02 April 2007

A Failed Judiciary

The judiciary has failed to provide any judicial review to detainees at Guantanamo Bay. It left in place a lower court ruling holding that there is no habeas corpus jurisdiction over Guantanamo Bay, expressions to the contrary from the U.S. Surpeme Court in Rasul notwithstanding. Instead, that parties seeking habeas corpus review since before the Detainee Treatment Act of 2005 was passed, were left to the devices of Combat Status Review Tribunals that refuse to even tell detainees the basis of their detention after five years. In other words, the government has a right to detain indefinitely, without any charge or well articulated basis, subject to kangaroo military court review only, any non-citizen it deems fit, without court intervention.

Likewise, a recent U.S. District Court ruling held that the American government may intentionally commit grave acts of torture on foreign nationals abroad in violation of the Geneva Conventions, the laws of war, in a cruel and unusual matter without any due process whatsoever, with impunity, free of any civil liability or legal intervention.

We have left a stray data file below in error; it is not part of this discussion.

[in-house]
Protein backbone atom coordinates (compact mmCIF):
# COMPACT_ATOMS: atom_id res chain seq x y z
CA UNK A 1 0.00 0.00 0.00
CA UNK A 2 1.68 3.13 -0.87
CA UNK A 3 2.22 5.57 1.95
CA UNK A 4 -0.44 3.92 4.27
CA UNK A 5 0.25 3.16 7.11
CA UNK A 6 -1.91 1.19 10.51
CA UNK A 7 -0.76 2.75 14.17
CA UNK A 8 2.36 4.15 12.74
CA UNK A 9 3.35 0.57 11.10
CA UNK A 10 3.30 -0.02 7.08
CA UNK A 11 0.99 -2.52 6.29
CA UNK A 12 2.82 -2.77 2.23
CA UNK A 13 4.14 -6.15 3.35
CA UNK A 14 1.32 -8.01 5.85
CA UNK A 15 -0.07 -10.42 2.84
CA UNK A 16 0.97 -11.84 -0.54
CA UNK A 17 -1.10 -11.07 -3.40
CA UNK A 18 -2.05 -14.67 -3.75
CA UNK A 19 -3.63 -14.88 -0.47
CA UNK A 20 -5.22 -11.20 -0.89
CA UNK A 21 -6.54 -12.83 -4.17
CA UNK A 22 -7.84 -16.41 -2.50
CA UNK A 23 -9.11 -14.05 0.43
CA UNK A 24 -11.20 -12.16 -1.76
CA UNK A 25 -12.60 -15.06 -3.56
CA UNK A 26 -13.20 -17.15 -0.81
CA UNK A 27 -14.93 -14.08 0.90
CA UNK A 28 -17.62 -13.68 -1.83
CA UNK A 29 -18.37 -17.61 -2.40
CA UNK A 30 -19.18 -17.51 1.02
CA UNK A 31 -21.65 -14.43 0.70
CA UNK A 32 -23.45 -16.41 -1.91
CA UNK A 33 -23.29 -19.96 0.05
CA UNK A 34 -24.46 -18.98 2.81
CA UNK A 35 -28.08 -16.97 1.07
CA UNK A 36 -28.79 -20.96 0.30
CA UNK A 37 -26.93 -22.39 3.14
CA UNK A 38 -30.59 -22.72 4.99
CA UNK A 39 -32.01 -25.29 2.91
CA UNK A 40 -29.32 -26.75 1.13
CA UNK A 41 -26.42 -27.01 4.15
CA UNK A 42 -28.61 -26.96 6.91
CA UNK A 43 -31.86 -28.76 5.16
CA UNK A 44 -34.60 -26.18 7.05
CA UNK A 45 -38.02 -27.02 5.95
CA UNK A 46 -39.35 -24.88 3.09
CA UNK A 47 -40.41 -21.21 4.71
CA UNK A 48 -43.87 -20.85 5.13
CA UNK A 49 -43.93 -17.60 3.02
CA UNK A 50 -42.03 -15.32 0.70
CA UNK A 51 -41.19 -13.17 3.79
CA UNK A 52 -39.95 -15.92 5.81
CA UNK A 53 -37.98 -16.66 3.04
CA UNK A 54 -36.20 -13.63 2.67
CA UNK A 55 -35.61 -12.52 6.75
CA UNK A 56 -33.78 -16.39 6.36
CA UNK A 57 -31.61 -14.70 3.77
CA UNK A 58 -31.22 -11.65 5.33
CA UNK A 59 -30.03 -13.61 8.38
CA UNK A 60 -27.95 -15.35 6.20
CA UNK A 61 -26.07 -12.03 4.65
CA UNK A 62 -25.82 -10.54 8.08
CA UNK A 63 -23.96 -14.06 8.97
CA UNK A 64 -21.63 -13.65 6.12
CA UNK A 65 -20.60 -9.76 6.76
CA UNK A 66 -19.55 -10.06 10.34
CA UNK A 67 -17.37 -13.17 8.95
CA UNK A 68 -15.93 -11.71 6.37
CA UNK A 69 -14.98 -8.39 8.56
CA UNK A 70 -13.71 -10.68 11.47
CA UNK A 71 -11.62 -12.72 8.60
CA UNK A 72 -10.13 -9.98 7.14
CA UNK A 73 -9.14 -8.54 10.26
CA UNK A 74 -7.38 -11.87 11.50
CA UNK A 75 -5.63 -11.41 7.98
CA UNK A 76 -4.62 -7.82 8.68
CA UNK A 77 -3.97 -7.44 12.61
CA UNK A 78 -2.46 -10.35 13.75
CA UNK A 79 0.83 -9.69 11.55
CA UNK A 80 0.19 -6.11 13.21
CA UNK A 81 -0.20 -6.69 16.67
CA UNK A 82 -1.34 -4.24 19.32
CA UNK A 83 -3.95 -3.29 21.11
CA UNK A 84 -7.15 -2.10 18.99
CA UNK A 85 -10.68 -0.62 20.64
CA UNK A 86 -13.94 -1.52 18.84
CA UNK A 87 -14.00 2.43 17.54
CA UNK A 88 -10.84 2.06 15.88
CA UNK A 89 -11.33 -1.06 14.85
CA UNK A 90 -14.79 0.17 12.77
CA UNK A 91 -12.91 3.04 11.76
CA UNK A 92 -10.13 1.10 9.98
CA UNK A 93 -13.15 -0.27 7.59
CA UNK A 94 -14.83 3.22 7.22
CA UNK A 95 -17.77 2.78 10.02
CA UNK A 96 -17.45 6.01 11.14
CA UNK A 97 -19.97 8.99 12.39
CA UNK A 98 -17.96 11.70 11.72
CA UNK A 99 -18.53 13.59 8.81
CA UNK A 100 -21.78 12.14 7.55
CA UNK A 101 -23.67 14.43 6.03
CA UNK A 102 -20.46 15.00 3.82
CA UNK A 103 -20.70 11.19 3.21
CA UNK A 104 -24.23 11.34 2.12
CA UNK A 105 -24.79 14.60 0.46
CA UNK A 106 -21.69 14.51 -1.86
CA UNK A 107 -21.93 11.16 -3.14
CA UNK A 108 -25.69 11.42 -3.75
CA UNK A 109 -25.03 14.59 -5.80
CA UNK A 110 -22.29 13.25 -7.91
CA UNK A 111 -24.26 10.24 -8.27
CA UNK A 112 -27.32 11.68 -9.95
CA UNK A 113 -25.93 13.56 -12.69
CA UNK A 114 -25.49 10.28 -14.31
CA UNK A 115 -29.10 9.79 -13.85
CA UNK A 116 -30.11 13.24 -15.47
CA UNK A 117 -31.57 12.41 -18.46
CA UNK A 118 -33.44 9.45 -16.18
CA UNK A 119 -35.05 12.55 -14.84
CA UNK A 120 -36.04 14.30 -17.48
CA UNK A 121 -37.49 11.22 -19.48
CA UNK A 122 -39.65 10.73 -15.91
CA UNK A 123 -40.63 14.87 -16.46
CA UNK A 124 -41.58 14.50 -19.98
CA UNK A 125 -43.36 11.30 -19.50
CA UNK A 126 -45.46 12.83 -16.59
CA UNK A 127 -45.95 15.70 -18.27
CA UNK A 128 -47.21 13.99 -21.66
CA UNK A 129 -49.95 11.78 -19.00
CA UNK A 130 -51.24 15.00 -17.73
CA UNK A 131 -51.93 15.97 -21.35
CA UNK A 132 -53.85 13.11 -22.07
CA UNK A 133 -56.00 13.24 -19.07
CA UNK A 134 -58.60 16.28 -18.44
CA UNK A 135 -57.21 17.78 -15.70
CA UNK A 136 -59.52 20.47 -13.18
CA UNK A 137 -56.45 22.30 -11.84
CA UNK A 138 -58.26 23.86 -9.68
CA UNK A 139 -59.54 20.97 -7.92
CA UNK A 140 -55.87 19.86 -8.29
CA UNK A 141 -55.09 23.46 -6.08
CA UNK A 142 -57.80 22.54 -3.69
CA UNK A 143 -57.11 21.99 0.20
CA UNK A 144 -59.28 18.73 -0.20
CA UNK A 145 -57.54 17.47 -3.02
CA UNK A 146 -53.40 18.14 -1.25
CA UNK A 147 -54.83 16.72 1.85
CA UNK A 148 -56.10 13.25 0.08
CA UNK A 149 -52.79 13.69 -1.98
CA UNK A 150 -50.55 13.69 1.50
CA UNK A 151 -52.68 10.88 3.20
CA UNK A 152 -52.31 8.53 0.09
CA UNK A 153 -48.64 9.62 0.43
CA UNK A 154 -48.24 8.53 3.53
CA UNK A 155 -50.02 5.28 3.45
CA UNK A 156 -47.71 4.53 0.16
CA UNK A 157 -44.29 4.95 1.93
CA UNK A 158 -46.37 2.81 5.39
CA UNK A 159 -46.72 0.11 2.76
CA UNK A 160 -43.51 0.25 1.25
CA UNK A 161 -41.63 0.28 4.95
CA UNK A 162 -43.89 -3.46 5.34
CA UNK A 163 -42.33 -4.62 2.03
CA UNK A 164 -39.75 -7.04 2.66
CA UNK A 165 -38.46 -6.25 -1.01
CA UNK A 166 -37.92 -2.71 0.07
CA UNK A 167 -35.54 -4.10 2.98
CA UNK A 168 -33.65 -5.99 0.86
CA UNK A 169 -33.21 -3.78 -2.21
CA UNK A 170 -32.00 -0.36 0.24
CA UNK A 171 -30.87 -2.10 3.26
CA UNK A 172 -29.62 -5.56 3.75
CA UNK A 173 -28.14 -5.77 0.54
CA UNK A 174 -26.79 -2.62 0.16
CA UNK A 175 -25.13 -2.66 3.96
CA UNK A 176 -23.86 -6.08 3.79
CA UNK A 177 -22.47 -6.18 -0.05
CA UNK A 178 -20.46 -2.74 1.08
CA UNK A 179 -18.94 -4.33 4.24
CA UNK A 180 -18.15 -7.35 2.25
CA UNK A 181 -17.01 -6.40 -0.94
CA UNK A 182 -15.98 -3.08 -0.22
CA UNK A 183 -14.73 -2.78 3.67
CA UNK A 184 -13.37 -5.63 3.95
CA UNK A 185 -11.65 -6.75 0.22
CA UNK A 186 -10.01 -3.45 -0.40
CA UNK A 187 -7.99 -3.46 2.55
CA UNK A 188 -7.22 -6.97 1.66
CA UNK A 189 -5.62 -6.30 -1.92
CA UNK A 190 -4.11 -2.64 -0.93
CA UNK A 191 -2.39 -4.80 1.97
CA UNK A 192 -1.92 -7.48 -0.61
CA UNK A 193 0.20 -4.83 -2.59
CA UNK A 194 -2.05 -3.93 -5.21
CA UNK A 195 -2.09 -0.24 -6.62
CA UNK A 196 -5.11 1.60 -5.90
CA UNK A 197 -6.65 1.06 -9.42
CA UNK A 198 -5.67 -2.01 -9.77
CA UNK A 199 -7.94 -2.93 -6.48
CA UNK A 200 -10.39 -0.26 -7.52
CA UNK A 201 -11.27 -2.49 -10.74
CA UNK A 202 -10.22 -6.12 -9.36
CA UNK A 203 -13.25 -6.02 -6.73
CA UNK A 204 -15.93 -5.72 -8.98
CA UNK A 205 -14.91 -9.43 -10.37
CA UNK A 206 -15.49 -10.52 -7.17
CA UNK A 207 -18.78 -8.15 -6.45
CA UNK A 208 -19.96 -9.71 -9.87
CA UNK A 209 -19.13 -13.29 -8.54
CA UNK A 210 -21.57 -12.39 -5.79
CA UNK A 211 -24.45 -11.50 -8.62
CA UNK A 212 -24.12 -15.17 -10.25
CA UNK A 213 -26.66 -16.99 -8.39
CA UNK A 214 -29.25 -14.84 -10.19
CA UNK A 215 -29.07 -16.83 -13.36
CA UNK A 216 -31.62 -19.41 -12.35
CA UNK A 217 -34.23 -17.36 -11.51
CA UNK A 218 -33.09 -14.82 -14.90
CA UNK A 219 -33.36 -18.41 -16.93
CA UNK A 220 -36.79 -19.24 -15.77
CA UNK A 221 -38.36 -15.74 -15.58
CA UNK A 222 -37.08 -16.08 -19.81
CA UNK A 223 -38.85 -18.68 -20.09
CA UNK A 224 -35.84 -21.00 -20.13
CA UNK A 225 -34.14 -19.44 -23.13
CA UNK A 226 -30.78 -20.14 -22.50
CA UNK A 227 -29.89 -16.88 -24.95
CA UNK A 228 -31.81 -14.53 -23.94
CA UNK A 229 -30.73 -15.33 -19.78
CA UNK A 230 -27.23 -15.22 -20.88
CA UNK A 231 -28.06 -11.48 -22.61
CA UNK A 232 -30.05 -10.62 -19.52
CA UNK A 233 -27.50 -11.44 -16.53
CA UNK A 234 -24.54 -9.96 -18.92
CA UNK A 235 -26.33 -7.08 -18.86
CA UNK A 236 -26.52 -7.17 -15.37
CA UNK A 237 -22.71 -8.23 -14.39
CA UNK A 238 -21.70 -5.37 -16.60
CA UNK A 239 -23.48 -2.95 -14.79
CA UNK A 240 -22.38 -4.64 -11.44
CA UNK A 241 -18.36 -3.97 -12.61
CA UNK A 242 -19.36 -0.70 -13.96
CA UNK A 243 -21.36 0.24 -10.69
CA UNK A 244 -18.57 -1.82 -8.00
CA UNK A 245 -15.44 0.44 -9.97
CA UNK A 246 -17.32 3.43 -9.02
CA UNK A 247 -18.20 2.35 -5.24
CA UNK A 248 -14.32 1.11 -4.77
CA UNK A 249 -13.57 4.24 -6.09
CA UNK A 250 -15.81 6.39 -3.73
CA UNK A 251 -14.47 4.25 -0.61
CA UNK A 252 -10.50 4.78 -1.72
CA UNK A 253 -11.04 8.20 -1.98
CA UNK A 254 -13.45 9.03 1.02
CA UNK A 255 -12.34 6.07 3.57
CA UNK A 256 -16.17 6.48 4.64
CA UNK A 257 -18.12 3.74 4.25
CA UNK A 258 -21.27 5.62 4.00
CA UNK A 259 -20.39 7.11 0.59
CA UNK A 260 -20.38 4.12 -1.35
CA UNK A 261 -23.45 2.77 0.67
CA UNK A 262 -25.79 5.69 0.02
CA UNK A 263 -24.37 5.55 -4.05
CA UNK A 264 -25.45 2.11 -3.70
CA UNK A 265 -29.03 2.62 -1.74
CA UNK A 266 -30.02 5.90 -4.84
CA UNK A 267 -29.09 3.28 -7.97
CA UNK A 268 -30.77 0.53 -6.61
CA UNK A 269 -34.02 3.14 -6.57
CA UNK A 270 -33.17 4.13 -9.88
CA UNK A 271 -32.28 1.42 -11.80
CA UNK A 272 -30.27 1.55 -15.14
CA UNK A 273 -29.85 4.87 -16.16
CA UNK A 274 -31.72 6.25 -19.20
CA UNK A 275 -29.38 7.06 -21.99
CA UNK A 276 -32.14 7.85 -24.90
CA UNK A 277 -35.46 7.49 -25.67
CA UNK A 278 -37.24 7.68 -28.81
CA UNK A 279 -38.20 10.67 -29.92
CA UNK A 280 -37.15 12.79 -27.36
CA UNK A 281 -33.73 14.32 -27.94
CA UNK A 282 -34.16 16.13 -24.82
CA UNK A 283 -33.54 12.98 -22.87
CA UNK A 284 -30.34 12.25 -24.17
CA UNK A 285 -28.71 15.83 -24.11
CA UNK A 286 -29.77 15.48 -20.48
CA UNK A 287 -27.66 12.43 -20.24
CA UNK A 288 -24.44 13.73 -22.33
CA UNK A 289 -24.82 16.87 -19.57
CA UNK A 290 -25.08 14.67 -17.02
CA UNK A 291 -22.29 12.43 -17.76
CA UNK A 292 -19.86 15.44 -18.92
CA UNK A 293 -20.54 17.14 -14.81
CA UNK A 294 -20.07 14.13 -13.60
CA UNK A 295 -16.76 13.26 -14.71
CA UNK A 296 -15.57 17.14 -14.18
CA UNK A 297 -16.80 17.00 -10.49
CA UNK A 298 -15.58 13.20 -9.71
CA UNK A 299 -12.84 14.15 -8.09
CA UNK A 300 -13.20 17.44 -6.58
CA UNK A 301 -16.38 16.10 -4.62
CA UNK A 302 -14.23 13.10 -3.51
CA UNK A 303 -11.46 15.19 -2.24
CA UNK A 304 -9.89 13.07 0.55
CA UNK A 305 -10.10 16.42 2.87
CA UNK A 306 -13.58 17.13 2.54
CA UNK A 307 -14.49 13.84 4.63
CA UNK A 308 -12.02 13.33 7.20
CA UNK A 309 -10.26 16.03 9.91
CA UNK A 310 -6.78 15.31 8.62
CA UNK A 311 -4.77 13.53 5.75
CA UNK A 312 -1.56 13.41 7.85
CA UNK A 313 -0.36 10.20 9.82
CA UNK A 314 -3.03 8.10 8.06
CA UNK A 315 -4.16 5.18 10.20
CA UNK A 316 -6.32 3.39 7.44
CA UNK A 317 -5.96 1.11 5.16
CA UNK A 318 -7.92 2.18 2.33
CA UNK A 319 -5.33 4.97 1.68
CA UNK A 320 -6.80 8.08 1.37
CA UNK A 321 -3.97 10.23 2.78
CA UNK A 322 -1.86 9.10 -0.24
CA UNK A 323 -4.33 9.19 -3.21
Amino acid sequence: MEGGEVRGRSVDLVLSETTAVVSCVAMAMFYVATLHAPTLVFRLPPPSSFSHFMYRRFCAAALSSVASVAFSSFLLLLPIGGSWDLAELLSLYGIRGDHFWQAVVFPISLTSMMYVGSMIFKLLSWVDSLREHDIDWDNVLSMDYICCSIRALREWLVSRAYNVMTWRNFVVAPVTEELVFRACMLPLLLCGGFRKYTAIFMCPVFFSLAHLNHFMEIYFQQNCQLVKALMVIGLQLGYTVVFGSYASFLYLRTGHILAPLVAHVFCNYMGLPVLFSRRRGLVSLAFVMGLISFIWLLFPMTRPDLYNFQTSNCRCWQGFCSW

It is also the law of the land that anyone brought to the jurisdiction of the Second Circuit Court of Appeals, even if he is a U.S. citizen, arrested unarmed in an American airport, may, on the President's say so alone, without recourse to the courts, be detained indefinitely.

The judicial branch has ceased to exist as a check on government abuse of individual rights. It is a dead letter. The once proud American courts are now merely a shadow of their former selves.

We've made it to the end of the road in a long convoluted legal process, and the U.S. Supreme Court has provided nothing but an empty threat. The constitution is dead. Habeas corpus is dead. Liberty is now only a matter of grace, and not of right.

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